Learn to Program with Minecraft Plugins Extracted from:

Extracted from:
Learn to Program with
Minecraft Plugins
Create Flying Creepers and Flaming Cows in Java
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Copyright © 2014 The Pragmatic Programmers, LLC.
All rights reserved.
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without the prior consent of the publisher.
The Pragmatic Bookshelf
Dallas, Texas • Raleigh, North Carolina
Learn to Program with
Minecraft Plugins
Create Flying Creepers and Flaming Cows in Java
Andy Hunt
The Pragmatic Bookshelf
Dallas, Texas • Raleigh, North Carolina
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Copyright © 2014 The Pragmatic Programmers, LLC.
All rights reserved.
No part of this publication may be reproduced, stored in a retrieval system, or
transmitted, in any form, or by any means, electronic, mechanical, photocopying,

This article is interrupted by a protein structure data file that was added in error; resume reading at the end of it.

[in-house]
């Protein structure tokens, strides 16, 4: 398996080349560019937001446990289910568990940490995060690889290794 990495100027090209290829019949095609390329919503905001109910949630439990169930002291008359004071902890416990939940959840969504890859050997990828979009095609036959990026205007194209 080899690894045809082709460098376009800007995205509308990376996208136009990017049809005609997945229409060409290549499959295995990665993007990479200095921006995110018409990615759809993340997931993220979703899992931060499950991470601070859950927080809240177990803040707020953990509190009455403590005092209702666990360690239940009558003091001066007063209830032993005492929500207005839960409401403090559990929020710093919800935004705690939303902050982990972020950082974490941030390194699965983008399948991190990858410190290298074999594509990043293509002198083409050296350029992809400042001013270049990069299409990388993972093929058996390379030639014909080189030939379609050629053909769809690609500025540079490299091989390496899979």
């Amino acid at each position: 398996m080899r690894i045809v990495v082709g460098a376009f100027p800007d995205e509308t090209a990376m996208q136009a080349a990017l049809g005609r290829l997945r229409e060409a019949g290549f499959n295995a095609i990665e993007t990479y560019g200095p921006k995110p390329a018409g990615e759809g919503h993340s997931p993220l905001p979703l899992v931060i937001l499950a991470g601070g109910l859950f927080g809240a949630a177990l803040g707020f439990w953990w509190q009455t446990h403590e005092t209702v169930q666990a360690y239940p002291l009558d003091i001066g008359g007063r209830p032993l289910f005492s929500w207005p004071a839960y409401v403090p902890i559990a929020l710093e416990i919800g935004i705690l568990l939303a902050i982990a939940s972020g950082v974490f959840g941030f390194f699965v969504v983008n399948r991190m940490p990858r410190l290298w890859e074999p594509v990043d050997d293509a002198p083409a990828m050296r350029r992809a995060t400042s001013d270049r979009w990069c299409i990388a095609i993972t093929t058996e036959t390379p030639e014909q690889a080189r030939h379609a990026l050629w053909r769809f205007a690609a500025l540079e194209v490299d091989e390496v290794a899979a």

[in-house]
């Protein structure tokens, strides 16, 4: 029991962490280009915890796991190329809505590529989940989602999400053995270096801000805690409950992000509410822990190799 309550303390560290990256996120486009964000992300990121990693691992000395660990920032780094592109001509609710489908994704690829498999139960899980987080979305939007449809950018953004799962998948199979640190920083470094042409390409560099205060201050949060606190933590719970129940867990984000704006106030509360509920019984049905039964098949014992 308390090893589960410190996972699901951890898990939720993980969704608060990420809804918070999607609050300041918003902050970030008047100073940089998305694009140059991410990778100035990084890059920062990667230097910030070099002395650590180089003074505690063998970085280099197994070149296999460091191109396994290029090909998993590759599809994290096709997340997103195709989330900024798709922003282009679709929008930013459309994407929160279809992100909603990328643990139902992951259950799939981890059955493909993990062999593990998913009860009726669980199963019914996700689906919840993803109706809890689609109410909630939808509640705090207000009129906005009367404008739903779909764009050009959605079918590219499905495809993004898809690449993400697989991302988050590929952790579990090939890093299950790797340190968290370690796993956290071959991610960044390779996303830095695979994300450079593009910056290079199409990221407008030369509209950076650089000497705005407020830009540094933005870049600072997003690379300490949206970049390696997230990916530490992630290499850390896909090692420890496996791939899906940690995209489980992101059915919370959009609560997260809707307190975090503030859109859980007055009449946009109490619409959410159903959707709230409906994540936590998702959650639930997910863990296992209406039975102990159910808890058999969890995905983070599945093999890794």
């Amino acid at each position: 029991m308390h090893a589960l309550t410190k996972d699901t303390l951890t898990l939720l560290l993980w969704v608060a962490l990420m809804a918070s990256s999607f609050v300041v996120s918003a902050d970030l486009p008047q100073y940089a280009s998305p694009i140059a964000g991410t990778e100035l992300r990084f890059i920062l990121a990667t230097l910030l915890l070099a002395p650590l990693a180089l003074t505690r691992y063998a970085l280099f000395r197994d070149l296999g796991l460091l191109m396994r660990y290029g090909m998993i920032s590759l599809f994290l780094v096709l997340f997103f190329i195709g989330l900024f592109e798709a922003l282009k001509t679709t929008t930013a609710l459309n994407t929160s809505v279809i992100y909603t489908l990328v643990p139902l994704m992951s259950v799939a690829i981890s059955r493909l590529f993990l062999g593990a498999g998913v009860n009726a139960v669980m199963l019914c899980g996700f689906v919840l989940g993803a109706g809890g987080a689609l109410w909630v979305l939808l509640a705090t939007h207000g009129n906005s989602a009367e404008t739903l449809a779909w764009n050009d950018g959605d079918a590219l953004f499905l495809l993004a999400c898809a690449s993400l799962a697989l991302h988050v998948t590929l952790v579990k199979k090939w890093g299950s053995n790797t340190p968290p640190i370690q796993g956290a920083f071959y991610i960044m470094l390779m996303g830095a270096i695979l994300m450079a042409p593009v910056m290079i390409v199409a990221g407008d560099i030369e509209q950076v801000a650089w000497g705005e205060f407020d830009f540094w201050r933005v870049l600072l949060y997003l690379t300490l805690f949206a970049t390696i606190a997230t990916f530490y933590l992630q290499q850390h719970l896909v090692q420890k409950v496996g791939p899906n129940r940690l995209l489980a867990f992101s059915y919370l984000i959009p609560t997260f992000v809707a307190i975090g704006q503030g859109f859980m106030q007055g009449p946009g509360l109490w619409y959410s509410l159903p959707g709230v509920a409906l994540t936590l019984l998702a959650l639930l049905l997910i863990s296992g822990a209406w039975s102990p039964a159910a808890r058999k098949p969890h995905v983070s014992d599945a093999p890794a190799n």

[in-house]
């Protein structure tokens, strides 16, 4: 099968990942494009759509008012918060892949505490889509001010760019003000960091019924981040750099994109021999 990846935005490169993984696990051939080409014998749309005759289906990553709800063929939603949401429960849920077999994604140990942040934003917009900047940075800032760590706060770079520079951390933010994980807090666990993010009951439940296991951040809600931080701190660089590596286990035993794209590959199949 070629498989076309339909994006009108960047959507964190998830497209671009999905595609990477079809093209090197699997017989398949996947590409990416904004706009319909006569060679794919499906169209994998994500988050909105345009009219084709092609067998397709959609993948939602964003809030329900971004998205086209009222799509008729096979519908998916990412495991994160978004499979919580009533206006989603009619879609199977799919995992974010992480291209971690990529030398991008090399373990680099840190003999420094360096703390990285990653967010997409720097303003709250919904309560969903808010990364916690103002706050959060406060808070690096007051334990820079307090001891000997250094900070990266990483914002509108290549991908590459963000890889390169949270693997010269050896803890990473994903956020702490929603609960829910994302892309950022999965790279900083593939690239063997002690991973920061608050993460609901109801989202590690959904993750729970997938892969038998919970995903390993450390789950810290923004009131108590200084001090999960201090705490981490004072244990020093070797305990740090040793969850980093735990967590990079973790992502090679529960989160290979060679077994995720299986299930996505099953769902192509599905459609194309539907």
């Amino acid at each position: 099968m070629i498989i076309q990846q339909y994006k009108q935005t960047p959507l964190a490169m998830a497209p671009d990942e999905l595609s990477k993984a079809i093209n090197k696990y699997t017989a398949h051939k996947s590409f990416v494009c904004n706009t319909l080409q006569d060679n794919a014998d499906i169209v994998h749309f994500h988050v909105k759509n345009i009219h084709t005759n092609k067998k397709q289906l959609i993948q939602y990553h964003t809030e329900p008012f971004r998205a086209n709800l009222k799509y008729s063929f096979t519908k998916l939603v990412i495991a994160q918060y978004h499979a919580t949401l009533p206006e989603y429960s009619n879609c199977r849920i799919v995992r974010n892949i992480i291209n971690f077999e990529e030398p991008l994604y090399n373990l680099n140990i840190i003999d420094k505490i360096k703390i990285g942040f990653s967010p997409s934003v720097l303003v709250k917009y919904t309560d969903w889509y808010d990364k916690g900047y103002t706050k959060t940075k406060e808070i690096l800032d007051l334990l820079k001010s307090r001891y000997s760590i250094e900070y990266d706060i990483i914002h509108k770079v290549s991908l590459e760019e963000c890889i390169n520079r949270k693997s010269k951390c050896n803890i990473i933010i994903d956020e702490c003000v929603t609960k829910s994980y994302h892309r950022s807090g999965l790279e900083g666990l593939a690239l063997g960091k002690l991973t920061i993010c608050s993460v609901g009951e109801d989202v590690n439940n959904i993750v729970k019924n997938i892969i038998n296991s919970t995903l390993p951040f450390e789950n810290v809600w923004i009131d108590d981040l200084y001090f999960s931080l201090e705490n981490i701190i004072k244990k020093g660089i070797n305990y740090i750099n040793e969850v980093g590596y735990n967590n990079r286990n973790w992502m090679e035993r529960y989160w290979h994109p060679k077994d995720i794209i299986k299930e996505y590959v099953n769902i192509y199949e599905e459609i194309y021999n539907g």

recording, or otherwise, without the prior consent of the publisher.
Printed in the United States of America.
ISBN-13: 978-1-937785-78-9
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Book version: P1.0—May 2014
CHAPTER 3
Build and Install a Plugin
Your Toolbox
After completing this chapter you’ll know how to
• Compile Java source code to .class files, pack them in a JAR, and install them on
a Minecraft server
• Run your local server with a new plugin
• Connect to your local server
Now that you have the tools installed, we’ll build a simple, basic plugin. It
won’t do much as plugins go, but it will make sure you can build and run
your own plugins, and it will act as starting point (or skeleton) for all the
plugins we’ll write in this book.
So how do your typed-in instructions end up running on a Minecraft server?